Author Laurie R. King sends Holmes and Russell to British controlled Palestine to work on a case for Mycroft. During their sojurn they masquerade as an Arab man and boy traveling with two others through the countryside. Their costumes bring them into some unusual situations as Russell proves to their two guides her ability with a knife and her willingness to kill if necessary. The four of them uncover a plot to destroy British rule and of course triumph. An exciting story.
Having once visited Dawson City in the Yukon, I decided this book Gold Diggers: Striking It Rich in the Klondike would be an interesting read. Author Charlotte Gray takes a look at the gold rush and its relationship to the development and decline of Dawson City through the stories of six different individuals. We witness the tale through the eyes of writer Jack London, miner Bill Haskell, businesswoman Belinda Mulrooney, journalist Flora Shaw, mountie Sam Steele, and priest Fr. William Judge. This was a fascinating account of the free-wheeling and often amazing story of the gold rush from the travels on the Chilcoot Pass tthrough the earliest gold strikes, the tent cities, and freezing conditions and starvation, to the eventual commercialization of the gold industry. Gray writes a worthwhile tale. It makes me want to go back to the Yukon to see the area through better informed eyes.
I have heard endlessly about The Girl with the Dragon Tattoo by Stieg Larsson, and I bought it a year ago. But it took me until last week to get around to reading it. I hated putting it down! It is worth reading.
Disgraced financial investigative journalist Mikael Blomkvist is hired to research the decades old disappearance of 16 year old Harriet Vanger. In turn, he hires the unorthodox Lisbeth Salander as his assistant. Along the way, they discover the shady dealings of Hans-Erik Wennerström the financier who sent Blomkvist into his exile.
Now that we have the facts of the story out of the way, I want to say that there is much suspense, horrific crime, computer hacking, and romance. I cannot do the book justice. Just read it.
This latest work by Sara Paretsky featuring her detective, V. I. Warshawski, begins in the trendy Club Gouge. Performance artist Karen Buckley, The Body Artist, allows bar patrons to paint on her naked body, at the club. Warshawski attends a performance and witnesses the venom of one of the young club goers (Chad) toward Nadia, a woman who paints on the Artist. At a later performance, Nadia is shot and Warshawski gets involved; hired to prove that Chad is not guilty of killing this woman he has had differences with. The Body Artist, the bar owner, and all involved in the club are extremely uncooperative with the investigation, which leads to the disappearance of the Artist and the involvement of Ukranian thugs. This latest offering in the V. I. Warshawski series is worth reading.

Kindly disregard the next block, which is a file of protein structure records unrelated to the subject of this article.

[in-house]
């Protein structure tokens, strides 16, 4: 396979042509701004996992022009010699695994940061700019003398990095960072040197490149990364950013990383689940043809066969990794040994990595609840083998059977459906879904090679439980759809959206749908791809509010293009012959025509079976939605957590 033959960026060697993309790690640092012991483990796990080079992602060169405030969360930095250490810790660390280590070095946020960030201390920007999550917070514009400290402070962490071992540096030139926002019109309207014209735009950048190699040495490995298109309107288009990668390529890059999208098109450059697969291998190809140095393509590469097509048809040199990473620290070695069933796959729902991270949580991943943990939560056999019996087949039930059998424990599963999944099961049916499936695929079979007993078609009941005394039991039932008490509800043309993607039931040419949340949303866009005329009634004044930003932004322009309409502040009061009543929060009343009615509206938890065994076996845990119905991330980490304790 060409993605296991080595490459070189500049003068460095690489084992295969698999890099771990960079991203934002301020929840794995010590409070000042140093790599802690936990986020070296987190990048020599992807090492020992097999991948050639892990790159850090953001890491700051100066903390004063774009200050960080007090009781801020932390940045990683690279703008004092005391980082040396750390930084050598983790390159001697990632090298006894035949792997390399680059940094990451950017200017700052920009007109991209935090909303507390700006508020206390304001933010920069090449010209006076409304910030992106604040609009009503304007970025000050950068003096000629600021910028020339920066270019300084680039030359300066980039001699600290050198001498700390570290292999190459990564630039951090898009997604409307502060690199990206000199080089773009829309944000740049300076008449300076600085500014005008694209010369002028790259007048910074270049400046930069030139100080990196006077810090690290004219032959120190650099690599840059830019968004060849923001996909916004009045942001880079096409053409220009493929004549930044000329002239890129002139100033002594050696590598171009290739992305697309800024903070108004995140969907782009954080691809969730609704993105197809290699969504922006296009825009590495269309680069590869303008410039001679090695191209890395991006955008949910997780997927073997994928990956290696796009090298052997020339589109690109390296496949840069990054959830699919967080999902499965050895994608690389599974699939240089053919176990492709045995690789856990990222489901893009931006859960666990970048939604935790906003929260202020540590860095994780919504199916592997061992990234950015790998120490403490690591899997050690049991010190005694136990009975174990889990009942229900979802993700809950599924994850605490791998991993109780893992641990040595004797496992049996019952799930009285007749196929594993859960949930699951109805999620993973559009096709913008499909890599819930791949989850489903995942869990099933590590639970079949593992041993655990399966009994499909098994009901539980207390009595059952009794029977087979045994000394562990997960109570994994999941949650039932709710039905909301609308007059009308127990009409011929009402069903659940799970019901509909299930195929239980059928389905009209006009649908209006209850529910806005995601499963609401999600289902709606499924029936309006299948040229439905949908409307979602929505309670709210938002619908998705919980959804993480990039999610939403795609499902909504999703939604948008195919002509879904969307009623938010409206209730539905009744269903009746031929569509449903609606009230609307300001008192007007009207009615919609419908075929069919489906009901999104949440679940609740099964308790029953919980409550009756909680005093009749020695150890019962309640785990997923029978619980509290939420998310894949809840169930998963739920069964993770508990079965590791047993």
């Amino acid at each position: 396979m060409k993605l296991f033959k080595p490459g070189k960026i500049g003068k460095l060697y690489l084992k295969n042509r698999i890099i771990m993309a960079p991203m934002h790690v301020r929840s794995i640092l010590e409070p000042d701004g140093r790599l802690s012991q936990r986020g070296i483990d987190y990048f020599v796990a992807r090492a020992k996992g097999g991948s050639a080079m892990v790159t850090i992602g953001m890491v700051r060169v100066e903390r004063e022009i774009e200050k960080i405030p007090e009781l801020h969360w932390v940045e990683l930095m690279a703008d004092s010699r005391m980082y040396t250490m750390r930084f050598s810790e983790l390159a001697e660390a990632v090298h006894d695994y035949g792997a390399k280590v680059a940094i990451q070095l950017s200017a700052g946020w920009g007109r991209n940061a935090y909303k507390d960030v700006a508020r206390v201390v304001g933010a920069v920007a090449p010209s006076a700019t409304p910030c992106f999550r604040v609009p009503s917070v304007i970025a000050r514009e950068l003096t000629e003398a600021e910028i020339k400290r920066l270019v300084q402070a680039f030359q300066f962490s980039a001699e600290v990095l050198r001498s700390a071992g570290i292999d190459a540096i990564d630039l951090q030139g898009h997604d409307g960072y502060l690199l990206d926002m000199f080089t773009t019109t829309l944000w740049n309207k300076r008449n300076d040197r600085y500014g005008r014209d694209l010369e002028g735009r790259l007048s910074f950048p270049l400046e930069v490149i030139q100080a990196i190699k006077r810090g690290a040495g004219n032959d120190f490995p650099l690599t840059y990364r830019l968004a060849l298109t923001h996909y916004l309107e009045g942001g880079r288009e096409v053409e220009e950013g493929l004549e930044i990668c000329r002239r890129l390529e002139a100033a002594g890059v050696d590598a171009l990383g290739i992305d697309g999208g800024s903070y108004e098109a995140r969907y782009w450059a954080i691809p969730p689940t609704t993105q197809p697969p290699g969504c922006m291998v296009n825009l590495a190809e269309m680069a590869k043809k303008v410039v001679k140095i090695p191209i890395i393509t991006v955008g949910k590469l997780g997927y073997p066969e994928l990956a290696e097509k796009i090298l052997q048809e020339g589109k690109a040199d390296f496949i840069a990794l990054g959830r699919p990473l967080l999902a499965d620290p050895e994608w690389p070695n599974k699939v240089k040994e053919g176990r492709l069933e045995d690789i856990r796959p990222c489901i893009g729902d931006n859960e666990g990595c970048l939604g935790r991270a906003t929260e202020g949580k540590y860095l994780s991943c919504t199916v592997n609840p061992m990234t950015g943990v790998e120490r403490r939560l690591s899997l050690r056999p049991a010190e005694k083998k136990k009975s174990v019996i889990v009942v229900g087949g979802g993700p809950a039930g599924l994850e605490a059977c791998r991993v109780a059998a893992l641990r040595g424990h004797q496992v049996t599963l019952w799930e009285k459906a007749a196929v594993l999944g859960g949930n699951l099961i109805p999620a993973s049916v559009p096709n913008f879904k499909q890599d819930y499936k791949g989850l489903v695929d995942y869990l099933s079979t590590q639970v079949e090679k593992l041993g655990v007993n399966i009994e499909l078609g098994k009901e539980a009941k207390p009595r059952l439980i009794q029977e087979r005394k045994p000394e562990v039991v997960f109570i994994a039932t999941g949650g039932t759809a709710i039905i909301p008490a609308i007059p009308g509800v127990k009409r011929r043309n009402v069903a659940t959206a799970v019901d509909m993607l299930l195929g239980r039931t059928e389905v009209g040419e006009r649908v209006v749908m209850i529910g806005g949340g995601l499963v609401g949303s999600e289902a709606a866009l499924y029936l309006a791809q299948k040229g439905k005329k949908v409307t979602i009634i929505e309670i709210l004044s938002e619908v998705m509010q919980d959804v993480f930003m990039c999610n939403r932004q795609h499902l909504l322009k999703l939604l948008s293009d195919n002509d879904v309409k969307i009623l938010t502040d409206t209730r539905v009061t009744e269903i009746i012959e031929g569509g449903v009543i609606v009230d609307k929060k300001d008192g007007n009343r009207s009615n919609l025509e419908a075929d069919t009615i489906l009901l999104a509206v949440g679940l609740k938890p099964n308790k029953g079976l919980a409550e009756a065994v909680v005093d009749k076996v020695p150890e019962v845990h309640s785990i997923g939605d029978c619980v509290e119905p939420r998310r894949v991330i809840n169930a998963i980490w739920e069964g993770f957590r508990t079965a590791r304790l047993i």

You Don't Look Like Anyone I Know by Heather Sellers is the story of one woman's quest to understand a little known disability. Sellers has prosopagnosia, or face-blindness, something that she only recently realized she suffered. All her life she has had trouble recognizing people, but did not know that this was abnormal. In her quest for knowledge about face-blindness, she explores her childhood to determine if her mentally-ill mother or her alcoholic father could be the source of her own problems.
I found myself racing through the book to learn more about her childhood as well as her present day mistakes in introducing herself to long-known acquaintances. Once she ran up and kissed the wrong man in the airport thinking it was her boyfriend.
The book can seem disjointed at times, but is still an enjoyable and quick read worth considering for your own reading lists.
Now that school is in session again, it is harder to get around to blogging about my reading.
Here is what I read - as far as I can remember
The Lies of Fair Ladies - Jonathan Gash - Lovejoy book - loved it.
The Moor - Laurie R. King - a Sherlock Holmes, Mary Russell book - I listened to it and loved it.
Deep Shadow - Randy Wayne White - A Doc Ford mystery - probably his best yet.
The Great California Game by Jonathan Gash was quite a slog. This one takes place in the US, but the slang was so weird that you would never recognize it as anything American. Lovejoy gets himself involved in some sort of country-wide gambling scheme aimed at control of the major markets of America. You can tell from that last sentence that I never quite figured out what was going on. Give this one a miss.